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Administrative Law Notes

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JUDICIAL REVIEW INTRODUCTION Judicial review is available for people aggrieved by an administrative decision to seek review of the lawfulness of that decision rather than the merits of the case. Judicial review may succeed if the court has jurisdiction to judicially review the decision and accepts that the decision is 'justiciable', if the applicant has standing, if the applicant can show that there are grounds for review, if the court has the power to grant an appropriate remedy, and if there are no privative clauses preventing judicial review. JURISDICTION The relevant legislation in this particular question is the [name of Act], a piece of
[Cth or NSW].
[See this for reference but write out what is in the table below]
COURT Federal Court

REMEDIES Mandamus, prohibition or injunction An "order for review"

Federal Magistra tes Court High Court Supreme Court

An 'order of review' if the ADJR Act applies Prohibition, Mandamus or injunction against an officer of the Cth Any appropriate remedy Prerogative writs: Certiorari, mandamus, prohibition, and habeas corpus. Declarations, Injunctions and any other private law remedy which might be appropriate (such as damages)

SOURCE OF POWER Judiciary Act 1903 (Cth) s39B(1) (1A). Any matter in which the Cth is seeking an injunction of a declaration Any matter arising under the Cstn, or involving its interpretation Any matter arising under any laws made by [Cth] parliament. The ADJR Act gives it same jurisdiction as the Federal Court in judicial review matters. Constitution s 75(v), 75(iii) Judiciary Act 1903 ss 30-33 Either an power inherited from the superior courts or Supreme Court Act 1970 s23.

COMMONWEALTH

NSW

As it is Commonwealth legislation, the ADJR Act ("the Act") will be used for judicial review. Under the ADJR Act 1997 (Cth), the Federal Court of Australia has jurisdiction to hear and determine applications for judicial review of the lawfulness of a decision (not its merits - s 16). Using this statutory instrument, [person affected] can argue that either the decision or conduct of the

As it is NSW legislation, common law will be used for judicial review, as there is no statute governing judicial review in NSW.

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[decision maker] was invalid or unlawful.

JUSTICIABILITY Judicial review is only available for cases that are deemed to be justiciable. COMMONWEALTH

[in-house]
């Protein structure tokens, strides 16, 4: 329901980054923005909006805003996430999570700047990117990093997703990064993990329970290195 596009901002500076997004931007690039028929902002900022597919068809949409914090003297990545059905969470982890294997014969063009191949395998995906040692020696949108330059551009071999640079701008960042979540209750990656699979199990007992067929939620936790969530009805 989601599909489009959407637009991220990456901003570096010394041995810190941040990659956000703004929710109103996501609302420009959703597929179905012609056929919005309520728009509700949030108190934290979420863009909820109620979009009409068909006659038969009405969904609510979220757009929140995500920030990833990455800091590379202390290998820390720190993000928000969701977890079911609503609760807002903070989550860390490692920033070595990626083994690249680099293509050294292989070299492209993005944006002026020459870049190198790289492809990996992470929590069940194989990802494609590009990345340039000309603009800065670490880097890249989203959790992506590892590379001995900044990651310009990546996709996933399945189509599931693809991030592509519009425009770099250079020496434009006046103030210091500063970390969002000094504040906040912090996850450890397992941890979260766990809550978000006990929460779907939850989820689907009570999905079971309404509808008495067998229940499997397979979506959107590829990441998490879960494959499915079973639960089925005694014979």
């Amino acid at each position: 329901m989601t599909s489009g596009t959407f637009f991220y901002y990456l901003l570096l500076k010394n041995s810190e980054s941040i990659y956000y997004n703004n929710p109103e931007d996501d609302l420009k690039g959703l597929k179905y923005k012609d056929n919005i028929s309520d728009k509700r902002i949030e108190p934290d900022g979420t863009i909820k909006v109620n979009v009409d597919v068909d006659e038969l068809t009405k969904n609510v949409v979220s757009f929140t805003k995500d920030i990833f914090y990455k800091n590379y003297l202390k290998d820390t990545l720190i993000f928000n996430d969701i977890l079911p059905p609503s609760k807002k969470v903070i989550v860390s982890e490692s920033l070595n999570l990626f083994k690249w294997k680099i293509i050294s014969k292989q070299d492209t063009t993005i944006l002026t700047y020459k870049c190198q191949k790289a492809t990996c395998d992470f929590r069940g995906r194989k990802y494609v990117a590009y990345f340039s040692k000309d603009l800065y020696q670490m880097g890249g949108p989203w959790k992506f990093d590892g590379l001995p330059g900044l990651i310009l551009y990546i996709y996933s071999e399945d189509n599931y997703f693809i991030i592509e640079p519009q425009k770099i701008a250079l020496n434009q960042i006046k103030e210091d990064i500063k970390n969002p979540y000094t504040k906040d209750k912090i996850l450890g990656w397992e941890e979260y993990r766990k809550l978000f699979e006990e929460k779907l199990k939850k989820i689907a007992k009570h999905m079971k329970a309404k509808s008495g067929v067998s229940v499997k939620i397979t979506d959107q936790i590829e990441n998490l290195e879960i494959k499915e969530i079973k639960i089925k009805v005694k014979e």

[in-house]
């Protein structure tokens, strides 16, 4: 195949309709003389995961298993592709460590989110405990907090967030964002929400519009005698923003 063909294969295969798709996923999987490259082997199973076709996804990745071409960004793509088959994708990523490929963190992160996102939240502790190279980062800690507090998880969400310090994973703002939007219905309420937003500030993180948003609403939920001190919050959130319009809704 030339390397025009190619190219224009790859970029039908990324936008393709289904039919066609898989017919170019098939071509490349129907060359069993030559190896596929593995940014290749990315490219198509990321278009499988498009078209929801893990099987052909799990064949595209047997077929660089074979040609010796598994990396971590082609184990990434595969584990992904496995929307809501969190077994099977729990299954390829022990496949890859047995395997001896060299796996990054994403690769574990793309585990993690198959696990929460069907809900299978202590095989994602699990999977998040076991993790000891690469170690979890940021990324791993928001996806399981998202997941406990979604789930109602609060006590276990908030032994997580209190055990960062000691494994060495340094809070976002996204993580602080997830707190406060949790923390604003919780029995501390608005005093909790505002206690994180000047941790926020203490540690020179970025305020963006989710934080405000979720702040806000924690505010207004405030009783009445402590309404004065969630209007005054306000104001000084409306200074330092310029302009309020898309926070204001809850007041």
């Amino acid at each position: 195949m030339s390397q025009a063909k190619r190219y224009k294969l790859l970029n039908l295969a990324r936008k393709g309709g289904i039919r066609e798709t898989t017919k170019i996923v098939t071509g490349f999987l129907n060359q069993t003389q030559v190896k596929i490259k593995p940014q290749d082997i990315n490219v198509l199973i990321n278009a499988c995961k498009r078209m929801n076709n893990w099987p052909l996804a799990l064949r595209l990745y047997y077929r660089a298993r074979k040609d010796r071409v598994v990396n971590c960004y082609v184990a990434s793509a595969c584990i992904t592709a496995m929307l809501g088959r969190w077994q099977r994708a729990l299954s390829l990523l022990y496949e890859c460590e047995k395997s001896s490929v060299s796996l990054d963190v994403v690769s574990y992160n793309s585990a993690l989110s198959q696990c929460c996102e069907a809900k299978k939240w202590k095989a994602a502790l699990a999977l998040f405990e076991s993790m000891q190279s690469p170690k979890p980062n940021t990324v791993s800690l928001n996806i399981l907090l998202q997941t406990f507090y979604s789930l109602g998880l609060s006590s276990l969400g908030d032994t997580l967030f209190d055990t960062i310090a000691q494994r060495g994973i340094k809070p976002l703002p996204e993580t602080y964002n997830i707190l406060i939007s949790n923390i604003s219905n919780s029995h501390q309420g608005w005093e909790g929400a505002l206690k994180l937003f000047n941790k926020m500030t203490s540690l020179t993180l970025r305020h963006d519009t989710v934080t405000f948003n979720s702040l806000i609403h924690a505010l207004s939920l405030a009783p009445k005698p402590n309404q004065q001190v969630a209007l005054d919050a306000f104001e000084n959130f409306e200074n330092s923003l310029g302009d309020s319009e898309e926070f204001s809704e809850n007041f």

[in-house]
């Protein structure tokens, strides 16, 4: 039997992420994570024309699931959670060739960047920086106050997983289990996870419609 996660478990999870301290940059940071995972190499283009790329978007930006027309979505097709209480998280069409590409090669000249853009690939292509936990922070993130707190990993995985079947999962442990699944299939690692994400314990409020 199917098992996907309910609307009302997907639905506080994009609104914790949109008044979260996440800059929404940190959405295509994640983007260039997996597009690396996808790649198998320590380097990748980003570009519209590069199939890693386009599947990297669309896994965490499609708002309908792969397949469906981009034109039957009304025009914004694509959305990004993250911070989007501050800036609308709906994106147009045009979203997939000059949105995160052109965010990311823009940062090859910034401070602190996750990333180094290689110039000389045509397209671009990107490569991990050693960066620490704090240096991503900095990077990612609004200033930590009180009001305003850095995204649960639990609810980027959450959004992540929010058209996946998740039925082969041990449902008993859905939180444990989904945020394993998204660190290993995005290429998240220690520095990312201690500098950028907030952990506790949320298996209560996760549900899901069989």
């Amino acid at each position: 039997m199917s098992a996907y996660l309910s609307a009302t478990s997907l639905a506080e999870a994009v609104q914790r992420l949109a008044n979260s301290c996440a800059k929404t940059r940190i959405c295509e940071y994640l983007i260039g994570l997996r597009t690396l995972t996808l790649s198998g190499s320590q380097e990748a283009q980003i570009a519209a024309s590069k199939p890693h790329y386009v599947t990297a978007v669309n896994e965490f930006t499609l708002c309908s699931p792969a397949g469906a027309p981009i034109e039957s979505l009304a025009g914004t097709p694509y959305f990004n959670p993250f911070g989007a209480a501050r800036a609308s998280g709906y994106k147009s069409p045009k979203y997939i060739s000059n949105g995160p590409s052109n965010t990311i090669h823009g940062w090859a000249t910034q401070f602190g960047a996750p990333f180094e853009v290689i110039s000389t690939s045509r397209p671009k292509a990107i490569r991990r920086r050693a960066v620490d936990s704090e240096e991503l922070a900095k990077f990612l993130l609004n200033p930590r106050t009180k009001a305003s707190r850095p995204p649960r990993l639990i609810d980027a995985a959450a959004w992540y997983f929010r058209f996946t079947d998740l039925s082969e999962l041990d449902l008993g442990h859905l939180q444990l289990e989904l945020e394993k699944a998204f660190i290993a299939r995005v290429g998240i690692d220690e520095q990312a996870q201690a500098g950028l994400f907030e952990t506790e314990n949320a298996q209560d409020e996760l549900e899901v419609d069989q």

NSW

The decision to [decision] must be one to which the Act applies which means it must be 'a decision of an administrative character made under an enactment' (s3). This may also include a failure to make a decision (s6) or conduct while making a decision (s7).

A case may be non-justiciable if there are no manageable legal standards in the case, if judicial intervention is not constitutionally appropriate or legitimate, if the decision maker has open discretion and unfettered power (no boundaries on what they can do), academic grading decisions, religious or inherently political questions (Minister for Arts Heritage and Environment v Peko-Wallsend (1987) 15 FCR 274), ASIO, national security, diplomacy, national relations (Thorpe v Commonwealth (No 3) (1997) 144 ALR 677). The judiciary must not encroach on the legislative or executive as this would be a breach of the separation of powers. In this case, the matter is
[describe matter], which is in the jurisdiction of the [executive, legislature or judiciary], therefore it is/is not justiciable.

Under Schedule 1 of the ADJR Act, certain decisions are considered nonjusticiable which means they are decision to which the Act does not apply. [Choose one of the following]:
- The decision [insert decision] is
[a decision by the GovernorGeneral, a decision regarding national security, conciliation and arbitration, defence, tax, criminal process and specific decisions under the Migration Act (Schedule 1 ADJR)] and is therefore excluded from judicial review.
- The decision is not expressly excluded from judicial review in Schedule 1 or as a matter of policy. Therefore it must satisfy the test in section 3. A decision may be reviewable because it is the decision of a Minster (Minster for Aboriginal Affairs v Peko Wallsend (1986) 162 CLR 24) [choose one of the following]:
- making orders or determinations, granting licenses, awards, (Section 3(2))
- reports and recommendations required by statute (Section 3(3)). 2